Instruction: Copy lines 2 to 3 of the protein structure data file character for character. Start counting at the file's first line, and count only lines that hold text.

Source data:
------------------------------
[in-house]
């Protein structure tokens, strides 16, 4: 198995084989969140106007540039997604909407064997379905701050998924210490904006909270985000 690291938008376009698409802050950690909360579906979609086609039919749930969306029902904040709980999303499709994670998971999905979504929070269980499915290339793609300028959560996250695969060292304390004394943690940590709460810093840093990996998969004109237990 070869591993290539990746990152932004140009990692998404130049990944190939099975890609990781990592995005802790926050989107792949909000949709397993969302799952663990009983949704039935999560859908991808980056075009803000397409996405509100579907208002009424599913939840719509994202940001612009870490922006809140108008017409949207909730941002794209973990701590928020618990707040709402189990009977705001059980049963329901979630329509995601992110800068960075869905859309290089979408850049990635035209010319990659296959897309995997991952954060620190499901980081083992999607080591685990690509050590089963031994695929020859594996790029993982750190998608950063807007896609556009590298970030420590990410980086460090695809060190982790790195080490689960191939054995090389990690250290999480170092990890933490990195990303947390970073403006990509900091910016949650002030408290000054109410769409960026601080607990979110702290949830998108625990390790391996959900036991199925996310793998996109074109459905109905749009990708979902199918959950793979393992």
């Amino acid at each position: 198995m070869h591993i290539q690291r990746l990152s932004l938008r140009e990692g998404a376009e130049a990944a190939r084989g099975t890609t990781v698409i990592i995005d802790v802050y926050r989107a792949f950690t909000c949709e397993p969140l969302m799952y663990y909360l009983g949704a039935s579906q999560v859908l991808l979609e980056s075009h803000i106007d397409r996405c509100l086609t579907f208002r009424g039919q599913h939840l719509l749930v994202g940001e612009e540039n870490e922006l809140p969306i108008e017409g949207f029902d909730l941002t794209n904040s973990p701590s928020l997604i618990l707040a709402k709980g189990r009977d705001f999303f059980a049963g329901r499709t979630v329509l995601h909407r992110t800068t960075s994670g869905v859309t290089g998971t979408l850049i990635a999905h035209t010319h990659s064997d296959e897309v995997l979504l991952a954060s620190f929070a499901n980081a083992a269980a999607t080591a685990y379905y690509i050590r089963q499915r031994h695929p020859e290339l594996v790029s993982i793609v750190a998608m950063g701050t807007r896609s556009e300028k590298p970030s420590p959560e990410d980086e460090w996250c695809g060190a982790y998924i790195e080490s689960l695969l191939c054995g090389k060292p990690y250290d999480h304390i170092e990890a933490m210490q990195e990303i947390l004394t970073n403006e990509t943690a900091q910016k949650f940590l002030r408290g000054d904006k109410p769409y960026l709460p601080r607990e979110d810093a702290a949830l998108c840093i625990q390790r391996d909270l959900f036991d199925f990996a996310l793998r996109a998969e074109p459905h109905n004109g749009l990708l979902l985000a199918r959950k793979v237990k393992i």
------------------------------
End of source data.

């Protein structure tokens, strides 16, 4: 198995084989969140106007540039997604909407064997379905701050998924210490904006909270985000 690291938008376009698409802050950690909360579906979609086609039919749930969306029902904040709980999303499709994670998971999905979504929070269980499915290339793609300028959560996250695969060292304390004394943690940590709460810093840093990996998969004109237990 070869591993290539990746990152932004140009990692998404130049990944190939099975890609990781990592995005802790926050989107792949909000949709397993969302799952663990009983949704039935999560859908991808980056075009803000397409996405509100579907208002009424599913939840719509994202940001612009870490922006809140108008017409949207909730941002794209973990701590928020618990707040709402189990009977705001059980049963329901979630329509995601992110800068960075869905859309290089979408850049990635035209010319990659296959897309995997991952954060620190499901980081083992999607080591685990690509050590089963031994695929020859594996790029993982750190998608950063807007896609556009590298970030420590990410980086460090695809060190982790790195080490689960191939054995090389990690250290999480170092990890933490990195990303947390970073403006990509900091910016949650002030408290000054109410769409960026601080607990979110702290949830998108625990390790391996959900036991199925996310793998996109074109459905109905749009990708979902199918959950793979393992």
């Amino acid at each position: 198995m070869h591993i290539q690291r990746l990152s932004l938008r140009e990692g998404a376009e130049a990944a190939r084989g099975t890609t990781v698409i990592i995005d802790v802050y926050r989107a792949f950690t909000c949709e397993p969140l969302m799952y663990y909360l009983g949704a039935s579906q999560v859908l991808l979609e980056s075009h803000i106007d397409r996405c509100l086609t579907f208002r009424g039919q599913h939840l719509l749930v994202g940001e612009e540039n870490e922006l809140p969306i108008e017409g949207f029902d909730l941002t794209n904040s973990p701590s928020l997604i618990l707040a709402k709980g189990r009977d705001f999303f059980a049963g329901r499709t979630v329509l995601h909407r992110t800068t960075s994670g869905v859309t290089g998971t979408l850049i990635a999905h035209t010319h990659s064997d296959e897309v995997l979504l991952a954060s620190f929070a499901n980081a083992a269980a999607t080591a685990y379905y690509i050590r089963q499915r031994h695929p020859e290339l594996v790029s993982i793609v750190a998608m950063g701050t807007r896609s556009e300028k590298p970030s420590p959560e990410d980086e460090w996250c695809g060190a982790y998924i790195e080490s689960l695969l191939c054995g090389k060292p990690y250290d999480h304390i170092e990890a933490m210490q990195e990303i947390l004394t970073n403006e990509t943690a900091q910016k949650f940590l002030r408290g000054d904006k109410p769409y960026l709460p601080r607990e979110d810093a702290a949830l998108c840093i625990q390790r391996d909270l959900f036991d199925f990996a996310l793998r996109a998969e074109p459905h109905n004109g749009l990708l979902l985000a199918r959950k793979v237990k393992i």